Characteristics of new pragmatism mixed focus

Classified in Physics

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Gesture and thinking for speaking (TFS). Slobin proposed
that in the activity of speaking, thinking takes on a particular
quality as experiences are filtered through languages into
verbalized events. He suggested that TFS might not merely
influence how people talk about events, but how they
experience those events. He called this the anticipatory
effects of language, which arise during experience time.
It is during speaking time TFS comes into play,
Thinking for speaking is a particularly compelling area of L2
research with regard to L2 meaning and self-regulation.
McNeill’s research, which links TFS features to gestures, show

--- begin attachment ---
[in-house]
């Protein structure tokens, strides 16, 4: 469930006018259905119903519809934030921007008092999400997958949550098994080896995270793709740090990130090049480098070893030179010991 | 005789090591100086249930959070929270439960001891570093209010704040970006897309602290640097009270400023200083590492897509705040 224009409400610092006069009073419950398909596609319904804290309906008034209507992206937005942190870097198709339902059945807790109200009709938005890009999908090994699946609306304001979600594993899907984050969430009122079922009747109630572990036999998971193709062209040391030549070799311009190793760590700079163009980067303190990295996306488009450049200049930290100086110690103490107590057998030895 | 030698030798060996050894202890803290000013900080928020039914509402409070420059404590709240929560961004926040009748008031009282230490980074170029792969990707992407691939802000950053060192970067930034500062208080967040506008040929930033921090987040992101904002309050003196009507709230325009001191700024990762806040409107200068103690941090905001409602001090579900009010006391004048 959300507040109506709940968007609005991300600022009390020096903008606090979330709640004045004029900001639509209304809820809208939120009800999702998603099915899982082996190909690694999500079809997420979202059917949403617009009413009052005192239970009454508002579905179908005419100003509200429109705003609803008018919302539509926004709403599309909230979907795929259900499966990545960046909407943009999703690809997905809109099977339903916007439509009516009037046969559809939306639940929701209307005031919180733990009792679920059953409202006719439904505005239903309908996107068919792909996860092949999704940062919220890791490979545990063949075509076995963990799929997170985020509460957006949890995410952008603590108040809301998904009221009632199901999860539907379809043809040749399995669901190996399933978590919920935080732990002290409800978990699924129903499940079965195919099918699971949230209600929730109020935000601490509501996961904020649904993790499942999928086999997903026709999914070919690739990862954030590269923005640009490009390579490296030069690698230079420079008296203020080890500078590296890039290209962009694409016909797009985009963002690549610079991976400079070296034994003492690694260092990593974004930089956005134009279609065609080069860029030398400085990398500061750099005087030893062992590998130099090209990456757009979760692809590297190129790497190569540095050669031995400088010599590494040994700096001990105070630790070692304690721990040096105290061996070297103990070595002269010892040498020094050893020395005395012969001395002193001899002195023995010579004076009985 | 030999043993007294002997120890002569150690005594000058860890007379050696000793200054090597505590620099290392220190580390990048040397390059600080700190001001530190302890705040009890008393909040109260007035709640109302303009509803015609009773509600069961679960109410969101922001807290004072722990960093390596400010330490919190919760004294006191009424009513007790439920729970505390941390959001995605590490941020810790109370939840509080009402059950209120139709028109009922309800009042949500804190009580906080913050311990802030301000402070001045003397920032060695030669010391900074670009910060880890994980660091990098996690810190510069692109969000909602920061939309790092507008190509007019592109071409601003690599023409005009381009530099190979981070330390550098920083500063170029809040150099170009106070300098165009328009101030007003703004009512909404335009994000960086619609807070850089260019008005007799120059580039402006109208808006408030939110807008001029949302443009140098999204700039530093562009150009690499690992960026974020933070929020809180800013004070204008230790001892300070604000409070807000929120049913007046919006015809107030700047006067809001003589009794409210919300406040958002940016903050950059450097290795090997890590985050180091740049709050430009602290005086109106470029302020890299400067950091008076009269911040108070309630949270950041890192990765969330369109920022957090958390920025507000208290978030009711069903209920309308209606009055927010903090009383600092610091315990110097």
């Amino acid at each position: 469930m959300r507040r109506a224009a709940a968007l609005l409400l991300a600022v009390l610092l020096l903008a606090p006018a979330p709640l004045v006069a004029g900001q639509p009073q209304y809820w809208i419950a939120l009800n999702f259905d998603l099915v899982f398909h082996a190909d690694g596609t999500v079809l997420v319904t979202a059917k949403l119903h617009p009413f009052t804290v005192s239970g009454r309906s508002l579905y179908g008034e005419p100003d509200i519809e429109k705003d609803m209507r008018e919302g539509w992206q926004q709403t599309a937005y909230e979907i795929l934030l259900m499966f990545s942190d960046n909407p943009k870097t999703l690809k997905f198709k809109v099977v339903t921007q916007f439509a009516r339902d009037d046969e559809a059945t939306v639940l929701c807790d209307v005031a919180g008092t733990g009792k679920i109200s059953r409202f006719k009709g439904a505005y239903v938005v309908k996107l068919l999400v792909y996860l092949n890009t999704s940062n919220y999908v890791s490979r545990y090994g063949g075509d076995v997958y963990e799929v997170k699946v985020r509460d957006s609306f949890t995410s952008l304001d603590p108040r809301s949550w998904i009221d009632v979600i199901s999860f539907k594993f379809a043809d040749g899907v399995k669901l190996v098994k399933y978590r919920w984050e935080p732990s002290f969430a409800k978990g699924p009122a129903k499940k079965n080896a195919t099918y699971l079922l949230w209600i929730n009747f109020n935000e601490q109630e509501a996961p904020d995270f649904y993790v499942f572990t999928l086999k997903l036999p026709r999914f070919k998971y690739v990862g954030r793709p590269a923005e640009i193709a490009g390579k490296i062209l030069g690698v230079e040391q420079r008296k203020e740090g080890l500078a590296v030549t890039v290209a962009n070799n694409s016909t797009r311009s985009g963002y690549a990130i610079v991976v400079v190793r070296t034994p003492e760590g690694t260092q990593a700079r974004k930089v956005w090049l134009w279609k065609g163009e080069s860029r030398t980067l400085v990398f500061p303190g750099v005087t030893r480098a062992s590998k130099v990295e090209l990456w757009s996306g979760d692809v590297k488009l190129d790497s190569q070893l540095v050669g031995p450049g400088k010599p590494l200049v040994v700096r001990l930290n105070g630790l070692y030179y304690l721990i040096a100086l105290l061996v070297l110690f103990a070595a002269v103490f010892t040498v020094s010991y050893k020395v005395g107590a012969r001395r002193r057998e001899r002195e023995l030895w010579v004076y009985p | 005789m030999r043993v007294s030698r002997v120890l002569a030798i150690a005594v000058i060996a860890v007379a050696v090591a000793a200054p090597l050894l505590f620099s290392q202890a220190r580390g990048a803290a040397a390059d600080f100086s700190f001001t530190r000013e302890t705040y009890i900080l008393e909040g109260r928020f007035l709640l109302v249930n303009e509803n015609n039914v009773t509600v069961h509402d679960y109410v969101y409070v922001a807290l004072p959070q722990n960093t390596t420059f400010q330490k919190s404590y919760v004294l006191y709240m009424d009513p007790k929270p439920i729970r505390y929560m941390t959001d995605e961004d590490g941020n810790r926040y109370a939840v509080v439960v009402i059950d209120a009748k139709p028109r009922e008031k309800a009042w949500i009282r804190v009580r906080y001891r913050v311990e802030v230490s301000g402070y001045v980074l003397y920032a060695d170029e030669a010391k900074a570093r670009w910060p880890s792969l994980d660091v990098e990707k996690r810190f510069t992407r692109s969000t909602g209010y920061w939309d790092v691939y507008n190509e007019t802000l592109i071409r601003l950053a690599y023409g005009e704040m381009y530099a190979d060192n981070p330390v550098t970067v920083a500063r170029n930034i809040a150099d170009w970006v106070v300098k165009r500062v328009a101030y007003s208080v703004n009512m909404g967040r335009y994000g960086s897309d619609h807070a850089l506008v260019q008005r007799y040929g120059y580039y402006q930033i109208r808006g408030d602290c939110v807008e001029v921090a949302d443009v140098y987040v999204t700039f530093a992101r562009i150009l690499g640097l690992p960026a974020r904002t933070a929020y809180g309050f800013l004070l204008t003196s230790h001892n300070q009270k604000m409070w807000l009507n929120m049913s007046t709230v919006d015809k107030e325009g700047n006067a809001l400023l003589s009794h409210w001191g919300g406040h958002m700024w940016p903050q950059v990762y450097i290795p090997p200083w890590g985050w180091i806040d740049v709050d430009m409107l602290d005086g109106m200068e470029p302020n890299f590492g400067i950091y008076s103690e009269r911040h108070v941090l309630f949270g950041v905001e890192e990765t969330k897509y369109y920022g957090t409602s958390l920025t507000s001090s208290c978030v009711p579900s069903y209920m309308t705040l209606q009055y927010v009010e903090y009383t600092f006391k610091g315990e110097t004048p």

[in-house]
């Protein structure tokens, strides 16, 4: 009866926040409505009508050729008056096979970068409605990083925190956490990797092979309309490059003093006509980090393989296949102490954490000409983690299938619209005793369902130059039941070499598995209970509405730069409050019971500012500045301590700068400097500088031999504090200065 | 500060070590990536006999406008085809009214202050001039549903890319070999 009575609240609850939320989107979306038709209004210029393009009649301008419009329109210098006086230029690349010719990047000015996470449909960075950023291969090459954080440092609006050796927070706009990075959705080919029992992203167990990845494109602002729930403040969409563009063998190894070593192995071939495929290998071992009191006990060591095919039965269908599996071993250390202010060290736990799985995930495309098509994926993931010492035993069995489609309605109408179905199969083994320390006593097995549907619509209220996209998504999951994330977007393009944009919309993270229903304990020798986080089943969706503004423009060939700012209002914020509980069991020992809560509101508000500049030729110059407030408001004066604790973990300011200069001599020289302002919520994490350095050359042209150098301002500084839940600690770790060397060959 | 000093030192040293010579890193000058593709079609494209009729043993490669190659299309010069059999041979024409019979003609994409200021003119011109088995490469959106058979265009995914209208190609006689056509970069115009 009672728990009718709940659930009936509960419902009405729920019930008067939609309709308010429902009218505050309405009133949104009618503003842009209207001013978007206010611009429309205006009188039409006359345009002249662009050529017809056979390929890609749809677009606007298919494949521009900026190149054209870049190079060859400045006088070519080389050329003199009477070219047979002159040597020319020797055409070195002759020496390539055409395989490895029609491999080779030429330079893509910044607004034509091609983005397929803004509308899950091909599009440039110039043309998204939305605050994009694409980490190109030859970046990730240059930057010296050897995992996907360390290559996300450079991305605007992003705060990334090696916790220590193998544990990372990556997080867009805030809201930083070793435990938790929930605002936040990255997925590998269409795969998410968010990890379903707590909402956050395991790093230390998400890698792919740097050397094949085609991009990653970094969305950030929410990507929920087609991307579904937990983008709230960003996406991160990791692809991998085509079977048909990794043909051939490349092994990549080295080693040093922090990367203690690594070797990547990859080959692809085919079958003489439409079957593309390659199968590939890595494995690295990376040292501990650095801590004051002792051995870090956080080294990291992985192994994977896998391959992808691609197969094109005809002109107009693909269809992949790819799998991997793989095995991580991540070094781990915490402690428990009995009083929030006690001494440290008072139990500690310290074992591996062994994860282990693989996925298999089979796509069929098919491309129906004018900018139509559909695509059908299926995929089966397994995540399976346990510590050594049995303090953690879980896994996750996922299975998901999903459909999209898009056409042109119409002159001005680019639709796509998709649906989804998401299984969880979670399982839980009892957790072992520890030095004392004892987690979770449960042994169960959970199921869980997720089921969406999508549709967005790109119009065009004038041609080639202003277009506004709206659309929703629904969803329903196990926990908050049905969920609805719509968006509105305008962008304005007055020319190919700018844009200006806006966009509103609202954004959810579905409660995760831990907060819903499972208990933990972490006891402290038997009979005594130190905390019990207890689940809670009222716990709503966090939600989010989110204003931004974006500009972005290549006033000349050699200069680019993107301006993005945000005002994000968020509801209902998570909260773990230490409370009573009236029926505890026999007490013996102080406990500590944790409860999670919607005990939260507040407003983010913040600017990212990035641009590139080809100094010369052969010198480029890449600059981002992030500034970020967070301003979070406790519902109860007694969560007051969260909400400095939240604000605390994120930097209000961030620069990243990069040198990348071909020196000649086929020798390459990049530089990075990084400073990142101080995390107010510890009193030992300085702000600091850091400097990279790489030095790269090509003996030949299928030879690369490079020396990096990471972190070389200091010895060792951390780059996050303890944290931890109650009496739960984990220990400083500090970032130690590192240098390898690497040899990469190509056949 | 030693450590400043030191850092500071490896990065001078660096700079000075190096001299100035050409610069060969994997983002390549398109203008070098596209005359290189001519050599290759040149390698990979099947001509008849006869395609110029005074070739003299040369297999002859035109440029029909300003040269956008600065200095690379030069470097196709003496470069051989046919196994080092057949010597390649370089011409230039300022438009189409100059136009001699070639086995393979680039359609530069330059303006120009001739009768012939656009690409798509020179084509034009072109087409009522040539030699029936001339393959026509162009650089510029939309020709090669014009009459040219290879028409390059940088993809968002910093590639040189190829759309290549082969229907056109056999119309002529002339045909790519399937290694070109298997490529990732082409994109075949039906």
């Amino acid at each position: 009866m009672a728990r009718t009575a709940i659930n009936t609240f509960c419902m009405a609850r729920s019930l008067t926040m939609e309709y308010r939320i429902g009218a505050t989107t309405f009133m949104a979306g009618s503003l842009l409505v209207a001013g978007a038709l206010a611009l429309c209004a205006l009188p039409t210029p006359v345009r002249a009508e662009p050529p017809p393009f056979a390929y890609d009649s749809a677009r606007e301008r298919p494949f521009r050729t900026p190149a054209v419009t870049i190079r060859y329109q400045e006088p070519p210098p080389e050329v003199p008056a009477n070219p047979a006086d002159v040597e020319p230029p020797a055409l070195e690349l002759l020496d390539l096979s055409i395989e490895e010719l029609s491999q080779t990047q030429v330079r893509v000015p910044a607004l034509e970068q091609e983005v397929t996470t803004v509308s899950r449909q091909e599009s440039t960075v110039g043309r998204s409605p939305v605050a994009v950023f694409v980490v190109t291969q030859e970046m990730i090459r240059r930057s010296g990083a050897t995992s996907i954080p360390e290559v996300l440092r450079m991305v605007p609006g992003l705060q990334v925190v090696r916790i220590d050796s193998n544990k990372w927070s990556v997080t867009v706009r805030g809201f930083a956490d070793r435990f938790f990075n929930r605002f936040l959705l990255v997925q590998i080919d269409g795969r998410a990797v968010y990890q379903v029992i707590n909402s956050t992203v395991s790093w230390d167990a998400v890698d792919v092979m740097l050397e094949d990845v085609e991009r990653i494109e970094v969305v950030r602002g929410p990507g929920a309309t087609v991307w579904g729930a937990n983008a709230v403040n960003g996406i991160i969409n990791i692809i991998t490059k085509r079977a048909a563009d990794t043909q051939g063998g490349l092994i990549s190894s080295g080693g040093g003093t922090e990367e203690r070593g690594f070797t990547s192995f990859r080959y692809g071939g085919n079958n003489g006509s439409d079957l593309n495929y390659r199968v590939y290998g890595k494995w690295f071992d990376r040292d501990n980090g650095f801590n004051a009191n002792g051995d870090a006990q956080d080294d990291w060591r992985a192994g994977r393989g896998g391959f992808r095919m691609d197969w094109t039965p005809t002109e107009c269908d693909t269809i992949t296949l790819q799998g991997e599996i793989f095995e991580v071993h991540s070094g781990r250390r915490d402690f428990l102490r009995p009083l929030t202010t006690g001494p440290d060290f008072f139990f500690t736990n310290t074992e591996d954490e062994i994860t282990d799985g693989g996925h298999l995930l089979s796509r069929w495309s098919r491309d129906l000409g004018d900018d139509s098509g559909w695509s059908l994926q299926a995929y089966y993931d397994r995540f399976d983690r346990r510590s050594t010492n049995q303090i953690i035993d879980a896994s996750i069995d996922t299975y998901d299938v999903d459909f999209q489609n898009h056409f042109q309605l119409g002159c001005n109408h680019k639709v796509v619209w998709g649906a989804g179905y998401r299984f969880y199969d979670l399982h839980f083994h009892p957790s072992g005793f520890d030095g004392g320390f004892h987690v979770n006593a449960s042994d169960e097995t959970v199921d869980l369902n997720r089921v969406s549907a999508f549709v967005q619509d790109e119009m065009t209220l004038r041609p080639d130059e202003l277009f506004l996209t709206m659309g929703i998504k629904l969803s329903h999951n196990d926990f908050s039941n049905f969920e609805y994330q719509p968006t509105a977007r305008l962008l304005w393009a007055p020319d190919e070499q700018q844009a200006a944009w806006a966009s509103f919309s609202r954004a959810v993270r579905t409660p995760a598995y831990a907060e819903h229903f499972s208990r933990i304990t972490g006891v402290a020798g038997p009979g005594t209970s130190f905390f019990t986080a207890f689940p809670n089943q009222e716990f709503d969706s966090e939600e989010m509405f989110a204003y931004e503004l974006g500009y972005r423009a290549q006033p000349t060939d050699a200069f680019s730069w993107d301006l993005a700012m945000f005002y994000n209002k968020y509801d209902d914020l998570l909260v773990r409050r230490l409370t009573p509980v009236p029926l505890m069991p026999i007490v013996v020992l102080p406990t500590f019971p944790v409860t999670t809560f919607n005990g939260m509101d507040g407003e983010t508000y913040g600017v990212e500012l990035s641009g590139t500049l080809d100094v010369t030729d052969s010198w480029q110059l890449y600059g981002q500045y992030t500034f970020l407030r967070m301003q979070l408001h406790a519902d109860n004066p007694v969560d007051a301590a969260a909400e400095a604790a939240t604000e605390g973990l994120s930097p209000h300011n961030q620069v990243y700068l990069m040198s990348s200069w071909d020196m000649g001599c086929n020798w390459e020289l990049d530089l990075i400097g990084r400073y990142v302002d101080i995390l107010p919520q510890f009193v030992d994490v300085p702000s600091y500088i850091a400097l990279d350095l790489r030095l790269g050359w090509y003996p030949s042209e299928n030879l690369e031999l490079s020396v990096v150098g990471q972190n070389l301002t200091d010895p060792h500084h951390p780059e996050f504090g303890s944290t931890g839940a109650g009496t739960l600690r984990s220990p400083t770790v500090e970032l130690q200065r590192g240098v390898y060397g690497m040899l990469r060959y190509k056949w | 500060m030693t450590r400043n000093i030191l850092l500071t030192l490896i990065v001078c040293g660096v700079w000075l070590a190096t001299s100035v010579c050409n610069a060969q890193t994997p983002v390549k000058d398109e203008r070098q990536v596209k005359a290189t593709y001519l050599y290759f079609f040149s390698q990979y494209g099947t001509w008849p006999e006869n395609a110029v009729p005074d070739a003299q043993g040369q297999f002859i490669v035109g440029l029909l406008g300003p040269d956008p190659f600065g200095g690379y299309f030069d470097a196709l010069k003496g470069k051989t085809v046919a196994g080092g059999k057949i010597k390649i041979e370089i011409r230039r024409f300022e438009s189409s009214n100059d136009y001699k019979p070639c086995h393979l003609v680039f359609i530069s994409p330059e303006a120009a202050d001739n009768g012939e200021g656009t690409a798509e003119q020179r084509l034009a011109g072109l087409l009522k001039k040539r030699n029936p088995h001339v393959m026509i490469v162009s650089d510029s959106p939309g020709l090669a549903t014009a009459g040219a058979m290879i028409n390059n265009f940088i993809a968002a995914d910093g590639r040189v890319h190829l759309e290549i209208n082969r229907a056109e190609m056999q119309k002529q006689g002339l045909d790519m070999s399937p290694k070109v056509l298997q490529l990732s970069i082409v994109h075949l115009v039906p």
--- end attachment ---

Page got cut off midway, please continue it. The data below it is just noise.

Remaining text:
that the dialectical interaction between speaking and gesturing
in the GP brings out some semiotic effects that don’t appear
immediately in the analysis of speech alone. Slobin research
suggested a number of areas where language differs with regard
to TFS features, including: temporal marking, spatial encoding and
motion events.
Talmy categorized motion events according to 6 criteria: FIGURE:
Talmy that languages are grouped into 2 general typologies,
depending on how they express path of motion events:
*Satellie-framed language (S-). Indicates path of motion through
particles and adverbs, whereas manner motion is frequently
mixed with the verb. *Verb-framed language (V-). The manner of
the figure’s motion is often not encoded in the verb but in a separate
lexical constellation, and path is mixed with the motion verb. Verb-
and Satellite-languages synchronize speech and gestures in different
ways. English speakers, coordinate manner gestures with manner verbs
if they want to focus on the manner of a motion event and allow the
spoken portion of the message to indicate path of motion.

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